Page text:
By JOHN MACPHERSON, J.P.
This venerable Society,
whose annual gathering is now recognized as the leading event in the
Scottish holiday season, and the only event in Scotland which is annually
patronized by Royalty, was first instituted in January, 1816, as the
Braemar Wrights' Society, under the presidency of William Farquharson,
Esq., of Monaltrie.
In 1826 it was
reconstituted as the Braemar Highland Society. The members then began to
wear the Highland costume at all their meetings: each member wearing his
own clan tartan, as Farquharson, Gordon, Lamont, MacGregor, etc.
Besides the above named Mr.
Farquharson of Monaltrie, the Earl of Fife and Mr. Farquharson of
Invercauld now began to take an interest in the Society, and regularly
patronized its annual sports. In the year 1832 an event happened which
gave a considerable impetus to its activities. The Marquis of Caermarthen
(afterwards Duke of Leeds) took a nineteen years' lease of Mar Forest,
north of the Dee, together with the adjoining forest of the Bachen and
Slugan Glen on the Invercauld estate. He at once began to take a keen
interest in the affairs of the Society. He presented each of his
gamekeepers and retainers with a complete Highland costume of his own
Dunblane tartan (Viscount Dunblane being one of his subsidiary titles) and
carefully drilled them so that they might present a smart appearance. His
example was shortly followed by the Earl of Fife and Mr. Farquharson of
Invercauld, who presented each of the members residing on the remaining
portion of their Braemar estates with a costume of their own clan tartan,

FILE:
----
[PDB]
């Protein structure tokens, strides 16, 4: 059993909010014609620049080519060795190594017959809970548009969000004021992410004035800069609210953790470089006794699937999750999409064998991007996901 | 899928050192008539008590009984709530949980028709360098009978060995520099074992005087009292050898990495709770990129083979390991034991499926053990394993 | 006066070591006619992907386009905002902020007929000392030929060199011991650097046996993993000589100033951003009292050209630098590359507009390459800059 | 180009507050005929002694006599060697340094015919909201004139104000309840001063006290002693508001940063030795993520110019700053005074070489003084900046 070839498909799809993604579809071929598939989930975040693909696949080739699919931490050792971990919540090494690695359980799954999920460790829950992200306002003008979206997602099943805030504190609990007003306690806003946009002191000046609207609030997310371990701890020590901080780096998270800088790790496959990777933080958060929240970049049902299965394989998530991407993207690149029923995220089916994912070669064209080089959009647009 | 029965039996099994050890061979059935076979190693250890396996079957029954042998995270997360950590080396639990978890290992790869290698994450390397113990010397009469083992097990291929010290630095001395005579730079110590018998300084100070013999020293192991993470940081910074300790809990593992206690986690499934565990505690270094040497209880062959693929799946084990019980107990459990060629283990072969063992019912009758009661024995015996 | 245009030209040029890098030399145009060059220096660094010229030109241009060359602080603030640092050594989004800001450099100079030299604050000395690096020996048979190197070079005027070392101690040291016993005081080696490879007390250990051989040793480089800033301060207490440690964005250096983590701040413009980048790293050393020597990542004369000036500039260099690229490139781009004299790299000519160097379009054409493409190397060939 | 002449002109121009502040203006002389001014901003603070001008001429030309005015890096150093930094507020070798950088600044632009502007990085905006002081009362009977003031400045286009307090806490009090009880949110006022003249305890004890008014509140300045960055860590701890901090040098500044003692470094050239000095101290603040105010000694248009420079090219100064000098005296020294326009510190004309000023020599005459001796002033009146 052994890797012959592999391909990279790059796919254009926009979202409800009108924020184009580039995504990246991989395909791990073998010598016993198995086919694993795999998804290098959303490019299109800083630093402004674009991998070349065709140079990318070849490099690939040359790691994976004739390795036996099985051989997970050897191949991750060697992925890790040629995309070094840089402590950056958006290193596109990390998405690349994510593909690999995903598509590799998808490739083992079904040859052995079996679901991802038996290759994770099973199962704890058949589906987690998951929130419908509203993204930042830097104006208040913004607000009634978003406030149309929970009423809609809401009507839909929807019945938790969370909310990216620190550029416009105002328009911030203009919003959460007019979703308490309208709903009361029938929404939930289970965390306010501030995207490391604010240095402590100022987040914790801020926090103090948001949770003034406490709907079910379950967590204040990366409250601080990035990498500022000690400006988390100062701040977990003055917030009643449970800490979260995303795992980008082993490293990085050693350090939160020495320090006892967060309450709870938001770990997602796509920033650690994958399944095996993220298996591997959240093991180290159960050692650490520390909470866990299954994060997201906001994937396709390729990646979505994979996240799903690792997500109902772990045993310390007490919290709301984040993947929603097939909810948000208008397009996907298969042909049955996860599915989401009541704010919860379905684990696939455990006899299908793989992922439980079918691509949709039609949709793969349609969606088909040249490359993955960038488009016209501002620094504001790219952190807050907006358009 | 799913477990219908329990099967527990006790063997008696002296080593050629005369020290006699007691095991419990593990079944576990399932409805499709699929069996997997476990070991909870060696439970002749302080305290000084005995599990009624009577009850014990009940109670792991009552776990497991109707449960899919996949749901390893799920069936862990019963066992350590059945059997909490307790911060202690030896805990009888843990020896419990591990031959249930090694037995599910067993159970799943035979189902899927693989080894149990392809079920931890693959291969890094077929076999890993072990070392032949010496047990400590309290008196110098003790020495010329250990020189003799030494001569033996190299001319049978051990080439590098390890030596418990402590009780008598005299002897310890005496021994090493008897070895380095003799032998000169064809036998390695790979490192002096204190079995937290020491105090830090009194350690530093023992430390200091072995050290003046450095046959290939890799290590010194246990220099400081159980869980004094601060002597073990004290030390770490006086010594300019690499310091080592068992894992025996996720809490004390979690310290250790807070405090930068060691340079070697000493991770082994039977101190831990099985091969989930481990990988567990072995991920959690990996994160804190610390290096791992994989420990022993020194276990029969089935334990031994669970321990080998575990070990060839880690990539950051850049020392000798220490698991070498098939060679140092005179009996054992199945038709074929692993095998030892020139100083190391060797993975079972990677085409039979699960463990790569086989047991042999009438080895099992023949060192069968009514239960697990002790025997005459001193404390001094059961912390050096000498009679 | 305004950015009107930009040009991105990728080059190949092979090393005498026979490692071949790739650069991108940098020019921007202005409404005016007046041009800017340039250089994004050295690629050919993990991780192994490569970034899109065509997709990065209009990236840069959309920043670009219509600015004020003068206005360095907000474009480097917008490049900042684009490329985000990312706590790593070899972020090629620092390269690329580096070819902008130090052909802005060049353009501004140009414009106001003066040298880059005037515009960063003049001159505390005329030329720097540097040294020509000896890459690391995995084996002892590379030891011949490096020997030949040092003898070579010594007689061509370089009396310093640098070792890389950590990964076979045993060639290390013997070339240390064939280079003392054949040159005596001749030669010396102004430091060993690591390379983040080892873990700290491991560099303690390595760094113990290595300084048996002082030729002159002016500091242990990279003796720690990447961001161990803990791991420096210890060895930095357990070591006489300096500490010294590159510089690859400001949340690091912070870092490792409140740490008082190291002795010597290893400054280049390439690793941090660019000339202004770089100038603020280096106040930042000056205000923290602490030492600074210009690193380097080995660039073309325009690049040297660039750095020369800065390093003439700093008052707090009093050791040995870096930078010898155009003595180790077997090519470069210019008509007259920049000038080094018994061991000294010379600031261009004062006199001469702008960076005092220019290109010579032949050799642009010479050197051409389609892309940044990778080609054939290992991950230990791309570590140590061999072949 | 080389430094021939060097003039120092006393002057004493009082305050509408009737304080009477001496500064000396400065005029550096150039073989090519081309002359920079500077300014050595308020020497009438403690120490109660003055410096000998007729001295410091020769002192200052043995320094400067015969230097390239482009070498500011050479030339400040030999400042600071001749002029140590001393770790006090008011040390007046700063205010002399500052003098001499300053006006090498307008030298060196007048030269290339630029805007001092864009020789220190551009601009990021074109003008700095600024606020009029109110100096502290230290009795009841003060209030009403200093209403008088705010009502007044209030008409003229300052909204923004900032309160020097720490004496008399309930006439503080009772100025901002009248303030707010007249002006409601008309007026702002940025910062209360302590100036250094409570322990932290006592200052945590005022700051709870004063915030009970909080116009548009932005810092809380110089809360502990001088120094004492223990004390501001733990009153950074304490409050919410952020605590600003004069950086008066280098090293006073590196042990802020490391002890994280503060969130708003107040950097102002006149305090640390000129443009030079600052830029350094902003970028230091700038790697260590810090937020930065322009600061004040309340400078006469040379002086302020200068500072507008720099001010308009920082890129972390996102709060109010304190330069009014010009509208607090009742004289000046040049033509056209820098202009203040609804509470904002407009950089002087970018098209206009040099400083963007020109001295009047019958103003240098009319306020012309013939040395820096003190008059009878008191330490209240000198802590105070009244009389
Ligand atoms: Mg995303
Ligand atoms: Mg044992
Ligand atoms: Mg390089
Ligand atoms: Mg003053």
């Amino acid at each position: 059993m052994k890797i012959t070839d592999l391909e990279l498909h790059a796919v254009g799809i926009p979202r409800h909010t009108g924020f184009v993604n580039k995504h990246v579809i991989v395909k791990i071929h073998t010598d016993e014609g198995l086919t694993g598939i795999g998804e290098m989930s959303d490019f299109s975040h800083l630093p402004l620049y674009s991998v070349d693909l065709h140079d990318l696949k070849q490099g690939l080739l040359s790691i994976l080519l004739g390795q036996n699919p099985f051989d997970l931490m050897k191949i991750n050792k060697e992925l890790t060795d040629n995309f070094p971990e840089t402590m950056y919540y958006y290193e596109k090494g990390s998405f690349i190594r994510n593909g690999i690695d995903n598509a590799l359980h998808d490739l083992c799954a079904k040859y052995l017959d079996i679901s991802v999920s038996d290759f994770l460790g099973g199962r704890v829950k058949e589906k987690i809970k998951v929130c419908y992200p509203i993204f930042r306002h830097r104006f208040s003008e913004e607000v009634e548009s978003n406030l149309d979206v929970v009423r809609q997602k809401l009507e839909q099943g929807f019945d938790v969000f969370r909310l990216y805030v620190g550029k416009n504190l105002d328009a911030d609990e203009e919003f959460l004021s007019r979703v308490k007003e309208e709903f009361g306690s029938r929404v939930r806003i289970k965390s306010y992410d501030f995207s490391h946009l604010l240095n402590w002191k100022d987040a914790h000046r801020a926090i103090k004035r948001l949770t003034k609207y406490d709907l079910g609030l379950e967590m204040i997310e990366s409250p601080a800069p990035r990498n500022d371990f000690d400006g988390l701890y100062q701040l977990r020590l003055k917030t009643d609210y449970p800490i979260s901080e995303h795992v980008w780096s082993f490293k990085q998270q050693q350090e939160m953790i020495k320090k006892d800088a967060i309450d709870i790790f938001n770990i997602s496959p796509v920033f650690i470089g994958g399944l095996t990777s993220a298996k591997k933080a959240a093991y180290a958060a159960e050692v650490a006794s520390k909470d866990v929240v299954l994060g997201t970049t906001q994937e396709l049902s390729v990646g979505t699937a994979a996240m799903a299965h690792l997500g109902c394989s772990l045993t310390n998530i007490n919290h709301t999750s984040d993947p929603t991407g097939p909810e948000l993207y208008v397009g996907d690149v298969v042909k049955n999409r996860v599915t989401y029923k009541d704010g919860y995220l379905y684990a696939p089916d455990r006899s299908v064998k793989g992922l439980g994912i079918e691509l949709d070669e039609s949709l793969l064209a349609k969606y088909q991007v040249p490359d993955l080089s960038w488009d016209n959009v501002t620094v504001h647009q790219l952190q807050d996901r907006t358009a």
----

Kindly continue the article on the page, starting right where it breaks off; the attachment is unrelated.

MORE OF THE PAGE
Duff and Farquharson respectively.
General Sir Alexander Duff
of Delgaty, brother of the fourth Earl of Fife, took a great interest in
the Duff Highlanders, and spent many hours in drilling them, so that they
might acquit themselves creditably when on parade.
In this year, 1832, the
first athletic competitions of the Society are recorded. The events were
five in number, the first prize-winners being :
1. Putting the Stone - John MacGregor.
2. Throwing the Hammer - Peter MacHardy.
3. Tossing the Caber - William MacHardy.
4. Running - James Shewan.
5. Length of Service - John Bowman.
In 1832 only £5 was given in prizes for the five events. In 1926 there was
fifty-eight events and over £200 in prizes.
The Braemar Annual
Gathering yearly gained in popularity; but the event which gave it the
greatest impetus was the coming of Queen Victoria and the Royal Family to
Balmoral in 1848.
By the courtesy of Mr. and
Mrs. Farquharson of Invercauld, the Gathering that year was held at
Invercauld House, on the 14th of September. The Royal party arrived at
Balmoral on the 8th September, and the Queen, the Prince Consort and the
principal ladies and gentlemen of the Court honoured the Gathering with
The Duff, the Farquharson,
the Atholl and the Duke of Leeds' Highlanders were present in full force,
together with a number of county gentlemen.
The following year, 1849,
the Gathering was held on the 6th September at Braemar Castle, when Her